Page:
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Tom O'Shea
University of Edinburgh
  1. Are Workers Dominated?Tom O'Shea - 2019 - Journal of Ethics and Social Philosophy 16 (1).
    This article undertakes a republican analysis of power in the workplace and labour market in order to determine whether workers are dominated by employers. Civic republicans usually take domination to be subjection to an arbitrary power to interfere with choice. But when faced with labour disputes over what choices it is normal for workers to make for themselves, these accounts of domination struggle to determine whether employers possess the power to interfere. I propose an alternative capabilitarian conception of domination as (...)
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  2. Disability and Domination: Lessons from Republican Political Philosophy.Tom O'Shea - 2018 - Journal of Applied Philosophy 35 (1):133-148.
    The republican ideal of non-domination identifies the capacity for arbitrary interference as a fundamental threat to liberty that can generate fearful uncertainty and servility in those dominated. I argue that republican accounts of domination can provide a powerful analysis of the nature of legal and institutional power that is encountered by people with mental disorders or cognitive disabilities. In doing so, I demonstrate that non-domination is an ideal which is pertinent, distinctive, and desirable in thinking through psychological disability. Finally, I (...)
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  3. A Law of One's Own: Self‐Legislation and Radical Kantian Constructivism.Tom O'Shea - 2015 - European Journal of Philosophy 23 (4):1153-1173.
    Radical constructivists appeal to self-legislation in arguing that rational agents are the ultimate sources of normative authority over themselves. I chart the roots of radical constructivism and argue that its two leading Kantian proponents are unable to defend an account of self-legislation as the fundamental source of practical normativity without this legislation collapsing into a fatal arbitrariness. Christine Korsgaard cannot adequately justify the critical resources which agents use to navigate their practical identities. This leaves her account riven between rigorism and (...)
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  4. Godless Conscience.Tom O'Shea - 2022 - European Journal for Philosophy of Religion 14 (3):95-114.
    . John Cottingham suggests that “only a traditional theistic framework may be adequate for doing justice to the role of conscience in our lives.” Two main reasons for endorsing this proposition are assessed: the religious origins of conscience, and the need to explain its normative authority. I argue that Graeco-Roman conceptions of conscience cast doubt on this first historical claim, and that secular moral realisms can account for the obligatoriness of conscience. Nevertheless, the recognition of the need for an objective (...)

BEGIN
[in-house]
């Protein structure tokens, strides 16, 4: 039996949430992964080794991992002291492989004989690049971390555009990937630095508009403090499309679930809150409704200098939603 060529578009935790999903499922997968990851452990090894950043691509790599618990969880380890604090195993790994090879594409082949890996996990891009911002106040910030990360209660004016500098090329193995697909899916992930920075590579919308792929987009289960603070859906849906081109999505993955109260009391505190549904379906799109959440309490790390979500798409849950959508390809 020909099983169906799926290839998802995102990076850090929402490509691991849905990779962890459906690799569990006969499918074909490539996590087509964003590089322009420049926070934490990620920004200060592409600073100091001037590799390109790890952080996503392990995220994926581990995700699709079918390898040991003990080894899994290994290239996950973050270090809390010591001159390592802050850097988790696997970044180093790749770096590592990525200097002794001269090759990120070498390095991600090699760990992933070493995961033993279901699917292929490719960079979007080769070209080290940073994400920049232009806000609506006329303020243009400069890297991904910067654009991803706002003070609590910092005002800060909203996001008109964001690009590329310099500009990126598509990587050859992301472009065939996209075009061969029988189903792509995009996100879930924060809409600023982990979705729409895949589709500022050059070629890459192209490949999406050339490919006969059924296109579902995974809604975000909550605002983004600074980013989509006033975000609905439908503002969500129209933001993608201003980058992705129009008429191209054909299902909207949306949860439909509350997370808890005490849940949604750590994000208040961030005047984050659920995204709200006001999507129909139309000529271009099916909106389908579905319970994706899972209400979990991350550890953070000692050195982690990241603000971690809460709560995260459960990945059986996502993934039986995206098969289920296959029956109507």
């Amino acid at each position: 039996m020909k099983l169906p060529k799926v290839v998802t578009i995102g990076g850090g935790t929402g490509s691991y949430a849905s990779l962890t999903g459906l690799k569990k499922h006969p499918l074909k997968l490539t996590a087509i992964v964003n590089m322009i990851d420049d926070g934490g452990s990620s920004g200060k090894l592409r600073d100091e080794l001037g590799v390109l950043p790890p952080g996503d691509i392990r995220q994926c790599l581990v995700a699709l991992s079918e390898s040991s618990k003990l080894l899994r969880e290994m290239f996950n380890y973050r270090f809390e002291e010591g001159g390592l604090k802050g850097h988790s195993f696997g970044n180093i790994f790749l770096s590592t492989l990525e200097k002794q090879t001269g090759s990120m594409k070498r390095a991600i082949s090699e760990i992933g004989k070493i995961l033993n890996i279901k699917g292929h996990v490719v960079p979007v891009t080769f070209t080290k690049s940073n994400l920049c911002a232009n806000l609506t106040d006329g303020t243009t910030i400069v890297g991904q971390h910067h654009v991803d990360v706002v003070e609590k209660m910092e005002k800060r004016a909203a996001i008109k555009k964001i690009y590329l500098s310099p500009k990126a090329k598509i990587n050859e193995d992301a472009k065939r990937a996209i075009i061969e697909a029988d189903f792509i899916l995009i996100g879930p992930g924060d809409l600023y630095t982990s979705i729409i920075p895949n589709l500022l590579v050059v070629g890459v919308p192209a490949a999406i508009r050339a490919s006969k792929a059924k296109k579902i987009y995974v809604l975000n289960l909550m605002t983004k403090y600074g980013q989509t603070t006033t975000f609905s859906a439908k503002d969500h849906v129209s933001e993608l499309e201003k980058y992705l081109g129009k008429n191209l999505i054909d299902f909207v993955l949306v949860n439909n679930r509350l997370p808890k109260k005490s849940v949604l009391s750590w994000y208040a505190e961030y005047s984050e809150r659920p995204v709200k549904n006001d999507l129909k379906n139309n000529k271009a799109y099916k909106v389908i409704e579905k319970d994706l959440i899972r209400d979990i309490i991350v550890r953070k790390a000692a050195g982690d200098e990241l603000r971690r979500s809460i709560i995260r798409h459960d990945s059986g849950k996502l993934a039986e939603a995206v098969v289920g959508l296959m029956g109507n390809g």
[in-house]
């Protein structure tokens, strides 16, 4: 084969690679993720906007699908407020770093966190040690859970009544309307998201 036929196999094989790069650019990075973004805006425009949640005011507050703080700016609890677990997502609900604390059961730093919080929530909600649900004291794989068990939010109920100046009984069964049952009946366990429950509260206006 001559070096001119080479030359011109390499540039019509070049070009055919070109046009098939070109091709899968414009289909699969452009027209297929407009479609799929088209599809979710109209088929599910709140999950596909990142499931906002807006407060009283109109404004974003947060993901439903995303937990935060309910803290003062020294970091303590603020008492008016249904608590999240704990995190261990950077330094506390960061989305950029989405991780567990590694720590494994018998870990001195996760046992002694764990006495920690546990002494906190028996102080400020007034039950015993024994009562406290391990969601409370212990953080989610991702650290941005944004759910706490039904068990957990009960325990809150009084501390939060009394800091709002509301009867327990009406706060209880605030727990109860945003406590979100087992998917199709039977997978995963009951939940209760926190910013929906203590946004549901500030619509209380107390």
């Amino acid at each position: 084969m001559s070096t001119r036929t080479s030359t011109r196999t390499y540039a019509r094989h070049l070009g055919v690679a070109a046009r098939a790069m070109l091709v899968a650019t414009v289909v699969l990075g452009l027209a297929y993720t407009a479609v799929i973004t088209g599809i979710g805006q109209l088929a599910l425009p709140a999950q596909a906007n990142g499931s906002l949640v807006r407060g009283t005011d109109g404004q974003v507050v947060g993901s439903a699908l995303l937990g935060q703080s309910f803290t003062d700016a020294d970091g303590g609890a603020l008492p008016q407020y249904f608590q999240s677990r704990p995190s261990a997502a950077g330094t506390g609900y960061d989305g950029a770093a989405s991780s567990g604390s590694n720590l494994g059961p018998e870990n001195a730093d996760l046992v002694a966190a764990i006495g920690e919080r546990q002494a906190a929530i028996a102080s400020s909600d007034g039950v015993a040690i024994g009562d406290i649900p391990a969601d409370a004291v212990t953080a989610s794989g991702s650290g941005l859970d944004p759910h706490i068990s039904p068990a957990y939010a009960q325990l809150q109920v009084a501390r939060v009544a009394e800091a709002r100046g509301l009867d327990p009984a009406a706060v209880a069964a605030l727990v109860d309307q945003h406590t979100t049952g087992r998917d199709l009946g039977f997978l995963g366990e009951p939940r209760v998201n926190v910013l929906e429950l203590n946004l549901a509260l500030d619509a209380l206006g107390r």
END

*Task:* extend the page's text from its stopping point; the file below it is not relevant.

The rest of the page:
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  5. Radical Republicanism and the Future of Work.Tom O'Shea - 2021 - Theory and Event 24 (4):1050-1067.
    I develop a socialist republican conception of economic liberty and show how it can be used to understand the domination of workers. It holds that both paid and unpaid workers can be deprived of economic freedom when they are exposed to an arbitrary power to undermine their access to the economic capabilities needed for civic equality. Measures intended to reduce domination are recommended, including public ownership of productive property, workplace democracy, and robust unconditional basic income and services. Finally, I discuss (...)
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  6. Consent: Historical Perspectives in Medical Ethics.Tom O'Shea - 2018 - In Andreas Müller & Peter Schaber (eds.), Routledge Handbook of the Ethics of Consent. London: Routledge. pp. 261-271.
    This chapter provides an outline of consent in the history of medical ethics. In doing so, it ranges over attitudes towards consent in medicine in ancient Greece, medieval Europe and the Middle East, as well as the history of Western law and medical ethics from the early modern period onwards. It considers the relationship between consent and both the disclosure of information to patients and the need to indemnify physicians, while attempting to avoid an anachronistic projection of concern with patient (...)
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  7. A Civic Republican Analysis of Mental Capacity Law.Tom O'Shea - 2018 - Legal Studies 1 (38):147-163.
    This article draws upon the civic republican tradition to offer new conceptual resources for the normative assessment of mental capacity law. The republican conception of liberty as non-domination is used to identify ways in which such laws generate arbitrary power that can underpin relationships of servility and insecurity. It also shows how non-domination provides a basis for critiquing legal tests of decision-making that rely upon ‘diagnostic’ rather than ‘functional’ criteria. In response, two main civic republican strategies are recommended for securing (...)
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